If you have a Demon tenner-a-month account, they let you have one IP address on their network, and won't route to any other IP addresses you may have. Given that a router will have an IP address different from your workstation, this is a problem. Some routers have built in spoofing (many types of spoofing) to handle this. With something like the ZyXEL Prestige router, it will pass through IP packets from your internal network. Apparently Demon don't mind, provided that you only have one real machine behind the router. More information (on NAT): here.
It is also possible to get 128K to Demon. Although they don't apparently support this, a normal PPP/MP connection will work, if requested to start up with both channels. It isn't possible to add/subtract a channel according to demand, as protocols for that are still being worked out.
There are a number of ISDN features I haven't mentioned, to do with use of the multiple channels, specific numbers you can allocate to different devices on your end (fax, modem, phone, answering machine, etc). And probably some others I forget. Multiple devices can cooperate to free and release multiple channels.
Older PCs support serial ports at 19.2K to 38.4K. More modern systems with 16550 UART chips can run at 115.2K, but this is still slower than is required for full ISDN throughput. A parallel port driver is one solution, or a speed multiplier serial port card.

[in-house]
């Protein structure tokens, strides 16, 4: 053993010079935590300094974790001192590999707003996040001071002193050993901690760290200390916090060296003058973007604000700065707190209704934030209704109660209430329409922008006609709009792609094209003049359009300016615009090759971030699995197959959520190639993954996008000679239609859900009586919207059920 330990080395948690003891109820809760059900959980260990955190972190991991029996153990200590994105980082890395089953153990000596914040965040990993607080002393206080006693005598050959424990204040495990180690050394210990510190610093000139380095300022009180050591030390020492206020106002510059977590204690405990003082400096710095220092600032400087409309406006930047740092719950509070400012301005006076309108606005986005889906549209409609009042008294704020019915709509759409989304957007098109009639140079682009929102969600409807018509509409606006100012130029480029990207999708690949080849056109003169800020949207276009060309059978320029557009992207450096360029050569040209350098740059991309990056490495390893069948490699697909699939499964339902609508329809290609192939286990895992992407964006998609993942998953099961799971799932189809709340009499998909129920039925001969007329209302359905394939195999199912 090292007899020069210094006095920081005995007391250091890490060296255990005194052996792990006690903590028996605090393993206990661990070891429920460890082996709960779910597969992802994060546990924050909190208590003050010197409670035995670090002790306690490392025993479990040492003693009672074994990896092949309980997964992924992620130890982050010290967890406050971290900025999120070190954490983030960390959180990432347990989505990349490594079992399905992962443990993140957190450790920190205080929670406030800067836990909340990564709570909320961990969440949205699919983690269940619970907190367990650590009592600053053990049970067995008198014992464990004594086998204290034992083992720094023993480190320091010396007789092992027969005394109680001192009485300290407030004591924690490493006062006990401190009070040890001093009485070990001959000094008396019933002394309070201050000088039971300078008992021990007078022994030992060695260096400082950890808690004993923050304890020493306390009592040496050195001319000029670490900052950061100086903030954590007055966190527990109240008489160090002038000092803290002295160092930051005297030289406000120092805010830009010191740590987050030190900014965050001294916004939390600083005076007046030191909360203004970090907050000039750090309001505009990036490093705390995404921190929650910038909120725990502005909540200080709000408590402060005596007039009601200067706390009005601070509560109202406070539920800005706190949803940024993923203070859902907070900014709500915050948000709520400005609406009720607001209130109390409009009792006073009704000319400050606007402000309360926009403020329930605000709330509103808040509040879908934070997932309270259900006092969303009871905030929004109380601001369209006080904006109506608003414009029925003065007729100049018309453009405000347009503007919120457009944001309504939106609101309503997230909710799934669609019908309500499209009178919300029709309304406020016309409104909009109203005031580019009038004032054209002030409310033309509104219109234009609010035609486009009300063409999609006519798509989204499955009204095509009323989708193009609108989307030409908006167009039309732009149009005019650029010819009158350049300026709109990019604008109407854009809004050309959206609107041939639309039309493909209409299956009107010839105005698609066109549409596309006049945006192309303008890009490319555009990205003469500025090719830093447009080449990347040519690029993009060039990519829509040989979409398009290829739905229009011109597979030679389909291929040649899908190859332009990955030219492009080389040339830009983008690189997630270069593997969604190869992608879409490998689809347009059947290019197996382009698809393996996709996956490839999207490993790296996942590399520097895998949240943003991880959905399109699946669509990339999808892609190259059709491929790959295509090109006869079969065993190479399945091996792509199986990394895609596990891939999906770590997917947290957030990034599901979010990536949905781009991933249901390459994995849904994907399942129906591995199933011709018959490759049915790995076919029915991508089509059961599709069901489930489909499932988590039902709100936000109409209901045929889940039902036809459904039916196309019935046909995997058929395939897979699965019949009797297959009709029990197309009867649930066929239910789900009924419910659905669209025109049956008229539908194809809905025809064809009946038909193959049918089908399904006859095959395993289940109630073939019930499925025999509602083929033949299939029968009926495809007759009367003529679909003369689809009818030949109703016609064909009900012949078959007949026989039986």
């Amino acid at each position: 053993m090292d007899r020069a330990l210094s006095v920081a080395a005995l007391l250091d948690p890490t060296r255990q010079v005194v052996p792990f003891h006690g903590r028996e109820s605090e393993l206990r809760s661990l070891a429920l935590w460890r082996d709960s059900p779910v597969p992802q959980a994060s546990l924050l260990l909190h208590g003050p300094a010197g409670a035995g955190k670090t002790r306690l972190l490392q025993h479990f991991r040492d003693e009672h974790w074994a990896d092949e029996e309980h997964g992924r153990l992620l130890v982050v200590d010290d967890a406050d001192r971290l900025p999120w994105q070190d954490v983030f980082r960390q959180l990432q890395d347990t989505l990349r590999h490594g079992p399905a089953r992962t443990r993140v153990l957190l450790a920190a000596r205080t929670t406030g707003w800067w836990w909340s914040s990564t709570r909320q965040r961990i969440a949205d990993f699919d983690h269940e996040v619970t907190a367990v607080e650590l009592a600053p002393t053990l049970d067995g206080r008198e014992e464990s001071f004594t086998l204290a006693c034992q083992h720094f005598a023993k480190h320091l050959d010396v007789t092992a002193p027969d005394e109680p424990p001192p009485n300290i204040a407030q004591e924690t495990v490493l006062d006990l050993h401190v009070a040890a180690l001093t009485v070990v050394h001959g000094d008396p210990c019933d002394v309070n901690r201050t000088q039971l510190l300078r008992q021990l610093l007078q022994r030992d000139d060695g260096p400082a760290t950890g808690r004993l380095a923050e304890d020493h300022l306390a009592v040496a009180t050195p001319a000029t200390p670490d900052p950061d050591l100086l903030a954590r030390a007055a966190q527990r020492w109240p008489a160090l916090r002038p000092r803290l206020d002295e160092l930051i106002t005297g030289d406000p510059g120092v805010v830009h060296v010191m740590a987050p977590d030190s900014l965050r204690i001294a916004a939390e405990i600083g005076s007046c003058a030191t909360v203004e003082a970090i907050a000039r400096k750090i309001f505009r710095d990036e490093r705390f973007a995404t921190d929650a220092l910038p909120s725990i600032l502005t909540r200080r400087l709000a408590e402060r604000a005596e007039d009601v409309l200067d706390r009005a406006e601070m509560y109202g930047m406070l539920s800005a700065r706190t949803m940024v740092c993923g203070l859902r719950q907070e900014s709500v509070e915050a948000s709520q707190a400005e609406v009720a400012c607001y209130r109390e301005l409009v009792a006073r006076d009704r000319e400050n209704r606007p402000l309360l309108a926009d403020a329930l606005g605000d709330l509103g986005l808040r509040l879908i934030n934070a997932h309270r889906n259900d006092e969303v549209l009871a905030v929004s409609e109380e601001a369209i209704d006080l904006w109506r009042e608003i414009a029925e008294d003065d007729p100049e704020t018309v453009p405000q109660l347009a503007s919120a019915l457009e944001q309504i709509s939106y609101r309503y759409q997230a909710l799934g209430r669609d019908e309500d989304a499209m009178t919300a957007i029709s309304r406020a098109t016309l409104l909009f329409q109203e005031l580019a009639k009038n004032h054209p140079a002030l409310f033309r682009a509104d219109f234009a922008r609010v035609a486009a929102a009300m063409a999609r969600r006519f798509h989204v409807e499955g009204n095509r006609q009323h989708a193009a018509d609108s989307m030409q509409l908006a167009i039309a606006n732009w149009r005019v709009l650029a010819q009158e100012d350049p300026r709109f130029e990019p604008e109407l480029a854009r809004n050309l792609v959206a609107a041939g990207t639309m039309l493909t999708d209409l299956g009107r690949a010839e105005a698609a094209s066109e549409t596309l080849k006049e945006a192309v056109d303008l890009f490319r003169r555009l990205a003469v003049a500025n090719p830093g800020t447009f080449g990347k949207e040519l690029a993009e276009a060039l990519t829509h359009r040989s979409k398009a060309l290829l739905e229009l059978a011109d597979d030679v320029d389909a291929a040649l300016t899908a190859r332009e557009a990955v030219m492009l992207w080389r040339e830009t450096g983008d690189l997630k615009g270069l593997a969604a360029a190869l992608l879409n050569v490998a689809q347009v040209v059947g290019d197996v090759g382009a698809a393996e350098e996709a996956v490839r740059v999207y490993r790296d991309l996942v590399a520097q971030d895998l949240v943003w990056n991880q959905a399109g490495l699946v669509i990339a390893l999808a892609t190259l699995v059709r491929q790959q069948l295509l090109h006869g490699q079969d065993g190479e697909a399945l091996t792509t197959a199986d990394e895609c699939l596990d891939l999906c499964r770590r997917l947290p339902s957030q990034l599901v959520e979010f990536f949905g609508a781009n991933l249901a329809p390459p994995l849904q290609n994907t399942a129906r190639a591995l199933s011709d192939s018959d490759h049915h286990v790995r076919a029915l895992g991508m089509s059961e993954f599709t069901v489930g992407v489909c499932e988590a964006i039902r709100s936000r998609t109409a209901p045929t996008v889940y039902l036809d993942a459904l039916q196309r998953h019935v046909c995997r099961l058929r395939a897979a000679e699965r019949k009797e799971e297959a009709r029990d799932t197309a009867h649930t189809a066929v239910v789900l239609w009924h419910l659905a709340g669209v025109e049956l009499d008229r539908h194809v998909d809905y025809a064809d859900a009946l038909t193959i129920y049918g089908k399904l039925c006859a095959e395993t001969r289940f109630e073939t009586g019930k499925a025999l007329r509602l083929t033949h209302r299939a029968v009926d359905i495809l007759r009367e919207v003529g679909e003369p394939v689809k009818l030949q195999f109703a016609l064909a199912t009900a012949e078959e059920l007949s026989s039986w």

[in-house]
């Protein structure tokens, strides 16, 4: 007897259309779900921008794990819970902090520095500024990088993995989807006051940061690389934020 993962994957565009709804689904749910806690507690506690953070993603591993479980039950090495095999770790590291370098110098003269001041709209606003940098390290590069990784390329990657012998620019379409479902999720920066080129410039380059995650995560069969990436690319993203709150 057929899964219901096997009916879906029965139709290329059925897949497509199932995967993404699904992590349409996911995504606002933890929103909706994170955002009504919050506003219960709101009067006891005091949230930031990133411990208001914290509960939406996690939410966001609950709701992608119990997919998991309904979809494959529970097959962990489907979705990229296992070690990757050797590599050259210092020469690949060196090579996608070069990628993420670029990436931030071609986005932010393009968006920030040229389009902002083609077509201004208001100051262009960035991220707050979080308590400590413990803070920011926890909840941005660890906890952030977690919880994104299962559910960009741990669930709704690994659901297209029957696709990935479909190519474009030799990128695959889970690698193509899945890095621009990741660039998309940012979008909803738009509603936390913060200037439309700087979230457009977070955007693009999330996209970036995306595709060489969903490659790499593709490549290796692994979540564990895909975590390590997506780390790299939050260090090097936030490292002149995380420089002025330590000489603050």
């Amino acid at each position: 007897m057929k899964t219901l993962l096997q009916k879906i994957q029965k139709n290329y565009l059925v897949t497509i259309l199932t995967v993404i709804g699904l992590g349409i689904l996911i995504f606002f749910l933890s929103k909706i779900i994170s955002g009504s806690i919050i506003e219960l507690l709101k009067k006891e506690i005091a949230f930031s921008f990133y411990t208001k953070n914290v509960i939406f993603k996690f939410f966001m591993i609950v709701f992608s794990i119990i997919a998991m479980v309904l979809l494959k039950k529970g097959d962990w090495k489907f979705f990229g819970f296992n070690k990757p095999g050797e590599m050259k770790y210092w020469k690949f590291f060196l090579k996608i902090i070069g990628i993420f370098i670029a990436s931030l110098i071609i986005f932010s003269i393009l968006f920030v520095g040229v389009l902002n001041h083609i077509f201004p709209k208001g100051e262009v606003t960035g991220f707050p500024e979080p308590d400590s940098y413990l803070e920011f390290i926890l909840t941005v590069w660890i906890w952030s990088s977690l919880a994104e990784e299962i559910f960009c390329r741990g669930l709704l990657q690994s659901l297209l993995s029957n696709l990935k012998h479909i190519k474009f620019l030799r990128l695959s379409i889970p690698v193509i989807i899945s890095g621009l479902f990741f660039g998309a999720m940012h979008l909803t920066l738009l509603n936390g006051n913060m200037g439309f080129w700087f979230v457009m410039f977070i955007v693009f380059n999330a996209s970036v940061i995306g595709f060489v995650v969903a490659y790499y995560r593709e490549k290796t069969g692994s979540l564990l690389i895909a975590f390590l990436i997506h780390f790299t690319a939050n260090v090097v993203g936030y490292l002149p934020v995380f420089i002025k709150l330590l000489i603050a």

A 16550 serial port can give full throughput from a single channel (but it is marginal, if compression is used). It is inadequate for two channels, with or without compression. Parallel ports are much more variable on PCs; they may be bidirectional or not, and they may not be capable of high throughput. This is because less attention has been paid to parallel port throughput than to serial ports. If you have a bidirectional parallel port, it may give higher throughput than a 16550 serial port.
ZyXEL make a serial/parallel port card (25 GBP), using a derivative of the 16550, that they have designed to give up to 460K throughput, and will work with the parallel port on the ZyXEL Elite 2864I. This is a rate multiplying card for the serial ports. They also provide special drivers for Microsoft operating systems.
Serial ports run at 38.4K, but you might be able to get some Turbos to 56K. Intel hardware running NeXTSTEP is worse. So you have a problem right away. The genuine fix is to use Ethernet to talk to the ISDN line, at 10M. To connect two networks, this is the only solution. If you use a TA or ISDN modem (Elite 2864I) you will be stuck with a NeXT serial port. They should work with NXFax and am (but I haven't tested these yet). Mix should be able to plug into the analogue port.
Both the ZyXEL Omni TA (299 GBP) and Elite I (535 GBP) support fax and voice.
Using these with Demon as an ISP, and using slurp (a news transfer program for Unix systems), I see the following throughputs:
|PPP/MP (2 channels)||13,300|
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Last updated: November 26, 1996